how do i install In-ceiling speakers?

hi, I am not sure if this is the right group to ask, but since everyone sounds like a pro at what they do, I thought I'll try.
I've purchased 2 sets of In-ceiling speakers I'd like to install in the kitchen. We live in a "typical" Canadian suburban house with basement, ground level (where the kitchen and the living room are) and second floor. I'd like to know how I'd bring the speaker wire from the living room where the stereo is to the kitchen ceiling. Has anyone done this sort of thing? Where I am not sure is the 'fishing' the line part. How do I bring the wire up to the kitchen ceiling when the roof is stud construction?
Thanks. apkesh
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Since the kitchen ceiling is just below the flooring of the second floor, would this work for you:
- fish wire down the first floor wall behind the stereo from the second floor; - run the wire around the second floor walls just above the baseboard from just above the stereo to just above the speakers; - drop wire into the space between the first floor ceiling and the second floor floor.
It may be desirable to cut access panels in the floor of the second floor, just above each speaker, in order to install and service each speaker. Cut carefully, then frame under the cuts to form a lip for the panels to rest on, as it may be in a traffic area and thus, load-bearing.
Though the roof is stud construction, since there is a second floor above the kitchen, how is the roof a concern? Is the area above the kitchen used for human occupancy or is it an attic for storage?
On 24 Jan 2004 11:49:51 -0800, snipped-for-privacy@yahoo.com (Apkesh) wrote:

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Hi Thomas, thanks for the info. But how does one 'fish' the wire? Both kitchen and living room (where the stereo is) are on the ground floor. On the second floor are the bedrooms. thanks. ap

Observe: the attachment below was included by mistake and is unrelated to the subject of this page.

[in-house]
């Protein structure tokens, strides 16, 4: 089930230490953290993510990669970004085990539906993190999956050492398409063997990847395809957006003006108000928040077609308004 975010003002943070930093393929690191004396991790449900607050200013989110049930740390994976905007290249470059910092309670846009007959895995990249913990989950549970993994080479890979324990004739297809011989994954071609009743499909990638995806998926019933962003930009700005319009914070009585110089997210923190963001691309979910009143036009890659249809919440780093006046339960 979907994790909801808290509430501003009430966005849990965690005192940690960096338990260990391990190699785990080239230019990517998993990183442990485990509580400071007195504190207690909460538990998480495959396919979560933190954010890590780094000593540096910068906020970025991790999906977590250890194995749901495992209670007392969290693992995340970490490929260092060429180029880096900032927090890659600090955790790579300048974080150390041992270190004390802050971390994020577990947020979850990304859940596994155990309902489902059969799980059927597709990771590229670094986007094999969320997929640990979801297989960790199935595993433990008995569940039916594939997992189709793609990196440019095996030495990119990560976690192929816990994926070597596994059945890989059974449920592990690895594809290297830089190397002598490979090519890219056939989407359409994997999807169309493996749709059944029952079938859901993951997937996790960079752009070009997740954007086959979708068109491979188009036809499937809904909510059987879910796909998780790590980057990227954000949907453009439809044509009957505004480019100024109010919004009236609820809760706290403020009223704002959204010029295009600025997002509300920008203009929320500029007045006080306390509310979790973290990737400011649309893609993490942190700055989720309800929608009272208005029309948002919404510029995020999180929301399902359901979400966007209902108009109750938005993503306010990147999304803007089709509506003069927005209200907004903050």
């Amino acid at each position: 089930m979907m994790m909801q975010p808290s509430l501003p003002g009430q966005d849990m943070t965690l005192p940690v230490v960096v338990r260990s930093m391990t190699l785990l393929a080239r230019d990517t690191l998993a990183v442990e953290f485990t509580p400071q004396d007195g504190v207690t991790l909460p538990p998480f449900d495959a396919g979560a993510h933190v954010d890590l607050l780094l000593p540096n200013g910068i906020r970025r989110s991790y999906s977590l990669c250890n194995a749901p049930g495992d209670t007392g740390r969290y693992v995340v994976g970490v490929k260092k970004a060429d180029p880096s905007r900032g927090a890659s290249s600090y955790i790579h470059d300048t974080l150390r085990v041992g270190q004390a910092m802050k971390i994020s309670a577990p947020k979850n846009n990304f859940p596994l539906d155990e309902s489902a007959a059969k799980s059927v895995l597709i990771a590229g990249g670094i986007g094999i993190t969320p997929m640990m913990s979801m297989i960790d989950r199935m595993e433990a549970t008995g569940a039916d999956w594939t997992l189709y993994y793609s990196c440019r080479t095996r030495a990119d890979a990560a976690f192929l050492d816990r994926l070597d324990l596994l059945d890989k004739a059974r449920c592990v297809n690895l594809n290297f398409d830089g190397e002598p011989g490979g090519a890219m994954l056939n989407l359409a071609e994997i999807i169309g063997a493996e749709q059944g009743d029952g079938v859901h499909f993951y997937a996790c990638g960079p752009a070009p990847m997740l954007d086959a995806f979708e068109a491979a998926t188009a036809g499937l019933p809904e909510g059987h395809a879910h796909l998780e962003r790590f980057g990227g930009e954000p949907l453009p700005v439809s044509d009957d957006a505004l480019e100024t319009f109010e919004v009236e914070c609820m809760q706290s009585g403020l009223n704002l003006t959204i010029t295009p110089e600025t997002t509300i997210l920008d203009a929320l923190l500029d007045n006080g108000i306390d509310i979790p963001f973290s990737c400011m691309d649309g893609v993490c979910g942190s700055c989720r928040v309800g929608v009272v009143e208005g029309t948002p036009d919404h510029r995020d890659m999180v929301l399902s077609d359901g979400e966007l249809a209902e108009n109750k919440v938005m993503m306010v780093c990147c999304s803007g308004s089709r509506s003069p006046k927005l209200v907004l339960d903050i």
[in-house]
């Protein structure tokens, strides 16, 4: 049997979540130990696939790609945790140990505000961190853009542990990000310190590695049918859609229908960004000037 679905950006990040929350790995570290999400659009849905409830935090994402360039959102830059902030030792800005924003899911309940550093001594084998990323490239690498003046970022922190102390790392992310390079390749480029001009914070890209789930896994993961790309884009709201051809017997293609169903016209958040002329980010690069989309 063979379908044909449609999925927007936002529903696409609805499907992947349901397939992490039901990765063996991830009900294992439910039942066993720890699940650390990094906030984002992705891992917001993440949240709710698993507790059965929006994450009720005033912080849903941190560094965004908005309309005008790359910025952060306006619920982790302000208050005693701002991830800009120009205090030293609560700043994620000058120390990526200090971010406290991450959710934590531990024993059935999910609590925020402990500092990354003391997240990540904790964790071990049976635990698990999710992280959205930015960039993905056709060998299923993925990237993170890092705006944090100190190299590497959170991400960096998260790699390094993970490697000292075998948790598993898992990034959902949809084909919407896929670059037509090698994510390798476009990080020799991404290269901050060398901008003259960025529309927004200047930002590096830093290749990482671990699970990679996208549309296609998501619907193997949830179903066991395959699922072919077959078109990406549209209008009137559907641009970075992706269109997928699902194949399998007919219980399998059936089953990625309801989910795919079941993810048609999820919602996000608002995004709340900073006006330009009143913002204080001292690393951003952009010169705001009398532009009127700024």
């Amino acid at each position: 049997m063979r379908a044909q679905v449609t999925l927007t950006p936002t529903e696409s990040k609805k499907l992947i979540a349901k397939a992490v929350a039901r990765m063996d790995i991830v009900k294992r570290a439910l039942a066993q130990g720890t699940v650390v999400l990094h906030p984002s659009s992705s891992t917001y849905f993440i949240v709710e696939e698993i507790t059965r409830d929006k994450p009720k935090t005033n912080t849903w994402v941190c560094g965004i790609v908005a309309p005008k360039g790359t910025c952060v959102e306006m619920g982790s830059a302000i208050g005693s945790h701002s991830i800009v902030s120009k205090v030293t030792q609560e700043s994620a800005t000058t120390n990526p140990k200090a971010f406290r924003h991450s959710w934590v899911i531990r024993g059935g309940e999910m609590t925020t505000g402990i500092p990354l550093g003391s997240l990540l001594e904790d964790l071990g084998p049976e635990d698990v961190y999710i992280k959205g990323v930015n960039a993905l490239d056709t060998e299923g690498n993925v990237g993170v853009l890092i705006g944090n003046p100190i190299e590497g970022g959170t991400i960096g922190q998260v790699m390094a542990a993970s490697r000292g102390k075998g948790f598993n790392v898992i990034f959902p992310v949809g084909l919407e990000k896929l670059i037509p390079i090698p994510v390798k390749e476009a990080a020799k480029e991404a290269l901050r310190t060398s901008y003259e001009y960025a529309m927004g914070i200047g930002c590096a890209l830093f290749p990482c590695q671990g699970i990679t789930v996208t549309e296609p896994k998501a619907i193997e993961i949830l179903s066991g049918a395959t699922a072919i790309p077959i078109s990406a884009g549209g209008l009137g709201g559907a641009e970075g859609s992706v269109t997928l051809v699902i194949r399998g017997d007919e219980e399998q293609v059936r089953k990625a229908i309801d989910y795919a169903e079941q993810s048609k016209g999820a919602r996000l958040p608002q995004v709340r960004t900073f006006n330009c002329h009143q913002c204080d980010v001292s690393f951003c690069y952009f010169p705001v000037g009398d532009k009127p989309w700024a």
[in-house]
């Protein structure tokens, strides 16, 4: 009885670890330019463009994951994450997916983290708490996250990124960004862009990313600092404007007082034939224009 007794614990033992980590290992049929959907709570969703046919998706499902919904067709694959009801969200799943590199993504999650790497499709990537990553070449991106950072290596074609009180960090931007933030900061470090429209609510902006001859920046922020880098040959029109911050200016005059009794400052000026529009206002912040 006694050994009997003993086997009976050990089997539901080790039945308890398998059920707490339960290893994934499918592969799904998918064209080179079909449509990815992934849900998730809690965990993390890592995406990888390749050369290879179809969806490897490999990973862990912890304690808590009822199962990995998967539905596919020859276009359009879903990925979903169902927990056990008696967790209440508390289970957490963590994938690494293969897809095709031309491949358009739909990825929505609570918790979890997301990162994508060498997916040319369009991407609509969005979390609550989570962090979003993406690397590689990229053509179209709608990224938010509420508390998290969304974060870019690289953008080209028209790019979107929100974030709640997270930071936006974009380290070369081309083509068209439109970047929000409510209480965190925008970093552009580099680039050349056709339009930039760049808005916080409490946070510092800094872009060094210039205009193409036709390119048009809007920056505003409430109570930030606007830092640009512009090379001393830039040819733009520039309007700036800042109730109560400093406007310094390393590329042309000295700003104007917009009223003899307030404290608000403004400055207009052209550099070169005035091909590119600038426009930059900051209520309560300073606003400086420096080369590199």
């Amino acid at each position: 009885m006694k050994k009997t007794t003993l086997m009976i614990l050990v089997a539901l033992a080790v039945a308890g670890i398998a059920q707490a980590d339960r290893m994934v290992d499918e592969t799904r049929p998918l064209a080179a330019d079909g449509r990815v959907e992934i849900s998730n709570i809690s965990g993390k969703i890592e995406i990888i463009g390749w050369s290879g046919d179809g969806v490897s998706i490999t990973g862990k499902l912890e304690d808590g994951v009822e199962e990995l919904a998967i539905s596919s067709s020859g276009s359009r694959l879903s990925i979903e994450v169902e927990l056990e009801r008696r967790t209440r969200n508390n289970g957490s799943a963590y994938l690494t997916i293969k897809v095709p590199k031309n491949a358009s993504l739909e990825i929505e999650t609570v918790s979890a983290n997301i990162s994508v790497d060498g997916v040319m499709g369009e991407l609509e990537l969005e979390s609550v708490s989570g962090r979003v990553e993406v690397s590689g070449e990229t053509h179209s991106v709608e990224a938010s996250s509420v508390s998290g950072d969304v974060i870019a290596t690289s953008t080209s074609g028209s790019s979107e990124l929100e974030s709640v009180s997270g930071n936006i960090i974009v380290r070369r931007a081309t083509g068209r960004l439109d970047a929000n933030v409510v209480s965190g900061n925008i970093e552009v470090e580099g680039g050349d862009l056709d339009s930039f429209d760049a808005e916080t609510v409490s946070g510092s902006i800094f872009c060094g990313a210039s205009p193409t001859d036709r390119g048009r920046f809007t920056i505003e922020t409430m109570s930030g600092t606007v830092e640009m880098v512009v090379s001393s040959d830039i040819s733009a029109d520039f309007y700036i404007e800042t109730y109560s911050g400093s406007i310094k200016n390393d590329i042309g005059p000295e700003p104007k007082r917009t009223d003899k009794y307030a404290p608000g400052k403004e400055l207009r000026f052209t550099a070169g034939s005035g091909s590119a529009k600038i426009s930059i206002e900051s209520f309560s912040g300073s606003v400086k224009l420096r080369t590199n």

(Apkesh) wrote:

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Most home centers, hardware stores and electrical supply stores carry an item called fish tape or fish rod. Fish tape is a length of spring-steel wire (or tape) sufficiently stiff that it can be pushed down a hole in the top of a wall. At the end is a small loop. Once the wire is pushed down the wall cavity and is located in the wall, another hole is cut in the wall behind the stereo. By attaching the actual speaker wire to the loop at the end of the tape, the speaker wire is pulled up inside the wall cavity when the fishing wire is retrieved by pulling it back from the second floor. Fish tape is about $15 for a 50' spool. Fishing rod is usually a set of fiberglass sections which can be connected to form a stiff pole which can also be pushed down the wall.
On 25 Jan 2004 16:05:23 -0800, snipped-for-privacy@yahoo.com (Apkesh) wrote:

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In my situation, my second floor joists ran perpendicular between the speakers and parallel wire routing was not an option. This made the use of a fish tape only possible for one speaker. Directly above is an oak hardwood floor, so top access was impossible without ruining the floor. I had to carefully cut a 1 ft wide piece of drywall between both speakers, leaving the location of the intended holes intact. This allowed me to easily access behind the speakers while mounting, etc. I had to drill a hole through each joist between the speakers to feed the wires through. I was able to screw the original piece of cut drywall back into place and tape it up nicely. (Even if you ruin the original, it's easy to cut new pieces.) It's not as hard as it sounds, but if you feel uncomfortable doing it, you can just hire a drywall guy to do the finishing touches at a fairly reasonable price. (It's not a lot of work after, especially after the pieces are screwed back in.)
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